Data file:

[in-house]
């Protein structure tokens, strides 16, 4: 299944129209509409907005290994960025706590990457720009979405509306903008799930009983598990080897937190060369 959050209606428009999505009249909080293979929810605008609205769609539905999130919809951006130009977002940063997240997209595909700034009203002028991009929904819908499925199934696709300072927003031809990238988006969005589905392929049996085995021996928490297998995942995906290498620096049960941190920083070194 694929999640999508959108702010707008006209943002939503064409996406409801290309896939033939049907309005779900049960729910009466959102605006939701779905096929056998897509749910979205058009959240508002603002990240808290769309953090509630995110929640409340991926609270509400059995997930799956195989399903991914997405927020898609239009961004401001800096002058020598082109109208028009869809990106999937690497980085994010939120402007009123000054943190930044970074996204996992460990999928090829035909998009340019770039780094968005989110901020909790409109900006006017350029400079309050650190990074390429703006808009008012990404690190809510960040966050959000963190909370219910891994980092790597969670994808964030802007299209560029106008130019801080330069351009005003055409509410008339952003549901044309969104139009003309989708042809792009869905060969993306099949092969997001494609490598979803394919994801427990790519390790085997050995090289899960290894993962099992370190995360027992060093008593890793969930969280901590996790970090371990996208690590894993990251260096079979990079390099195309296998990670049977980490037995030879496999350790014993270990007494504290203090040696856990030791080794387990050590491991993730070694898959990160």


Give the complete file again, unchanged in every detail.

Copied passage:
[in-house]
């Protein structure tokens, strides 16, 4: 299944129209509409907005290994960025706590990457720009979405509306903008799930009983598990080897937190060369 959050209606428009999505009249909080293979929810605008609205769609539905999130919809951006130009977002940063997240997209595909700034009203002028991009929904819908499925199934696709300072927003031809990238988006969005589905392929049996085995021996928490297998995942995906290498620096049960941190920083070194 694929999640999508959108702010707008006209943002939503064409996406409801290309896939033939049907309005779900049960729910009466959102605006939701779905096929056998897509749910979205058009959240508002603002990240808290769309953090509630995110929640409340991926609270509400059995997930799956195989399903991914997405927020898609239009961004401001800096002058020598082109109208028009869809990106999937690497980085994010939120402007009123000054943190930044970074996204996992460990999928090829035909998009340019770039780094968005989110901020909790409109900006006017350029400079309050650190990074390429703006808009008012990404690190809510960040966050959000963190909370219910891994980092790597969670994808964030802007299209560029106008130019801080330069351009005003055409509410008339952003549901044309969104139009003309989708042809792009869905060969993306099949092969997001494609490598979803394919994801427990790519390790085997050995090289899960290894993962099992370190995360027992060093008593890793969930969280901590996790970090371990996208690590894993990251260096079979990079390099195309296998990670049977980490037995030879496999350790014993270990007494504290203090040696856990030791080794387990050590491991993730070694898959990160």